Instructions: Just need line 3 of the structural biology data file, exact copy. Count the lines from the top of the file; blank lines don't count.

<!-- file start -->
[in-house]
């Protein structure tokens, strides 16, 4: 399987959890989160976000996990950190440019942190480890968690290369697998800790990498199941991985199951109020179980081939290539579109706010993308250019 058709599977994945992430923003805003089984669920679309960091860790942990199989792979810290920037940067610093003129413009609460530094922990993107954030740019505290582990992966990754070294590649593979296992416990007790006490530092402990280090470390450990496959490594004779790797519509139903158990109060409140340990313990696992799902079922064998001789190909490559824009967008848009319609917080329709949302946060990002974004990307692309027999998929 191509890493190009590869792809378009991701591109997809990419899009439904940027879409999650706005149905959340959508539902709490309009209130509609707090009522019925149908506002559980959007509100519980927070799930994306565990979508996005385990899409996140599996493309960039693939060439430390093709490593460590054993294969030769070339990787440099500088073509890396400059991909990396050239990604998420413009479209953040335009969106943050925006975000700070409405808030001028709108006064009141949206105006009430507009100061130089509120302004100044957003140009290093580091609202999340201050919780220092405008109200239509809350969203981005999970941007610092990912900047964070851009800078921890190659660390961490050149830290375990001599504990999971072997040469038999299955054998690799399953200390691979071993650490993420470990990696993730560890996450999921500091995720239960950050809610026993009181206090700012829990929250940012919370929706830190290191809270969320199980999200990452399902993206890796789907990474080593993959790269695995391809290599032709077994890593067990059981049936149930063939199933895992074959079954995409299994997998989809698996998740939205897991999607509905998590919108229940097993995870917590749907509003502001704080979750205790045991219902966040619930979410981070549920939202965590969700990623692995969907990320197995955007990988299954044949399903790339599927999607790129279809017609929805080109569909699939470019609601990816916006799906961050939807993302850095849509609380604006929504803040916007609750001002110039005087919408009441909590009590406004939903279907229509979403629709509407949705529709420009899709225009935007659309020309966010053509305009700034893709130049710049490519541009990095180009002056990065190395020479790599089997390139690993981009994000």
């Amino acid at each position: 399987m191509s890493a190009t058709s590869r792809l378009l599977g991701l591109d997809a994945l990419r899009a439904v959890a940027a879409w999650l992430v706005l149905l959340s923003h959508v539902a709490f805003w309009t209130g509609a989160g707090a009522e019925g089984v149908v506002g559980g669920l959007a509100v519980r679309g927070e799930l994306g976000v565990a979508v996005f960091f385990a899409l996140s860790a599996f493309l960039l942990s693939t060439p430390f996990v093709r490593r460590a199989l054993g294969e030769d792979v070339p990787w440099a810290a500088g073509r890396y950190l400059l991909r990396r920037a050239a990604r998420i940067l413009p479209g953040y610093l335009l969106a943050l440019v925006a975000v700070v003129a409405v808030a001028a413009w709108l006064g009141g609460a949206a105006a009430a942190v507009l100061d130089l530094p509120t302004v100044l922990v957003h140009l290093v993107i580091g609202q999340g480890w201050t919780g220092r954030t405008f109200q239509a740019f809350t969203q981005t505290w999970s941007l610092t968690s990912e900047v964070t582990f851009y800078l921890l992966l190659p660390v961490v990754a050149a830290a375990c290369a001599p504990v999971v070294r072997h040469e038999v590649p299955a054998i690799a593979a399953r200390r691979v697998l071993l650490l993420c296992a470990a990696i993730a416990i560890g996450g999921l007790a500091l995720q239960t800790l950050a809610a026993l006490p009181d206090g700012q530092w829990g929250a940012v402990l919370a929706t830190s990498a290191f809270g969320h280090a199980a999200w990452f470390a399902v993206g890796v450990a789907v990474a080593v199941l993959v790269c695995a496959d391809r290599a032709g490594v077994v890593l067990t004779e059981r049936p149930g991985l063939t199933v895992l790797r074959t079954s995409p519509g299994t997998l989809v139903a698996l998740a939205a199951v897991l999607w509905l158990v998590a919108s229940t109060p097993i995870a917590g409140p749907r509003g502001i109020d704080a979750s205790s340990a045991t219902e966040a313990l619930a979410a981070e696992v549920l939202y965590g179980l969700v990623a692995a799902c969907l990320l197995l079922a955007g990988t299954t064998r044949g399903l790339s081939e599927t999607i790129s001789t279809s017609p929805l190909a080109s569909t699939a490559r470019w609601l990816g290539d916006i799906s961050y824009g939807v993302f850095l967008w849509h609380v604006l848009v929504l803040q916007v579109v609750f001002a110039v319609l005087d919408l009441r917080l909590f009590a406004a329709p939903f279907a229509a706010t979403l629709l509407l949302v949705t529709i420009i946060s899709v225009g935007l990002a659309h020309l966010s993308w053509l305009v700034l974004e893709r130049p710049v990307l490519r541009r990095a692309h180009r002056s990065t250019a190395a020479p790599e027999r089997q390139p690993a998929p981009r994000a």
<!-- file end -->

């Amino acid at each position: 399987m191509s890493a190009t058709s590869r792809l378009l599977g991701l591109d997809a994945l990419r899009a439904v959890a940027a879409w999650l992430v706005l149905l959340s923003h959508v539902a709490f805003w309009t209130g509609a989160g707090a009522e019925g089984v149908v506002g559980g669920l959007a509100v519980r679309g927070e799930l994306g976000v565990a979508v996005f960091f385990a899409l996140s860790a599996f493309l960039l942990s693939t060439p430390f996990v093709r490593r460590a199989l054993g294969e030769d792979v070339p990787w440099a810290a500088g073509r890396y950190l400059l991909r990396r920037a050239a990604r998420i940067l413009p479209g953040y610093l335009l969106a943050l440019v925006a975000v700070v003129a409405v808030a001028a413009w709108l006064g009141g609460a949206a105006a009430a942190v507009l100061d130089l530094p509120t302004v100044l922990v957003h140009l290093v993107i580091g609202q999340g480890w201050t919780g220092r954030t405008f109200q239509a740019f809350t969203q981005t505290w999970s941007l610092t968690s990912e900047v964070t582990f851009y800078l921890l992966l190659p660390v961490v990754a050149a830290a375990c290369a001599p504990v999971v070294r072997h040469e038999v590649p299955a054998i690799a593979a399953r200390r691979v697998l071993l650490l993420c296992a470990a990696i993730a416990i560890g996450g999921l007790a500091l995720q239960t800790l950050a809610a026993l006490p009181d206090g700012q530092w829990g929250a940012v402990l919370a929706t830190s990498a290191f809270g969320h280090a199980a999200w990452f470390a399902v993206g890796v450990a789907v990474a080593v199941l993959v790269c695995a496959d391809r290599a032709g490594v077994v890593l067990t004779e059981r049936p149930g991985l063939t199933v895992l790797r074959t079954s995409p519509g299994t997998l989809v139903a698996l998740a939205a199951v897991l999607w509905l158990v998590a919108s229940t109060p097993i995870a917590g409140p749907r509003g502001i109020d704080a979750s205790s340990a045991t219902e966040a313990l619930a979410a981070e696992v549920l939202y965590g179980l969700v990623a692995a799902c969907l990320l197995l079922a955007g990988t299954t064998r044949g399903l790339s081939e599927t999607i790129s001789t279809s017609p929805l190909a080109s569909t699939a490559r470019w609601l990816g290539d916006i799906s961050y824009g939807v993302f850095l967008w849509h609380v604006l848009v929504l803040q916007v579109v609750f001002a110039v319609l005087d919408l009441r917080l909590f009590a406004a329709p939903f279907a229509a706010t979403l629709l509407l949302v949705t529709i420009i946060s899709v225009g935007l990002a659309h020309l966010s993308w053509l305009v700034l974004e893709r130049p710049v990307l490519r541009r990095a692309h180009r002056s990065t250019a190395a020479p790599e027999r089997q390139p690993a998929p981009r994000a």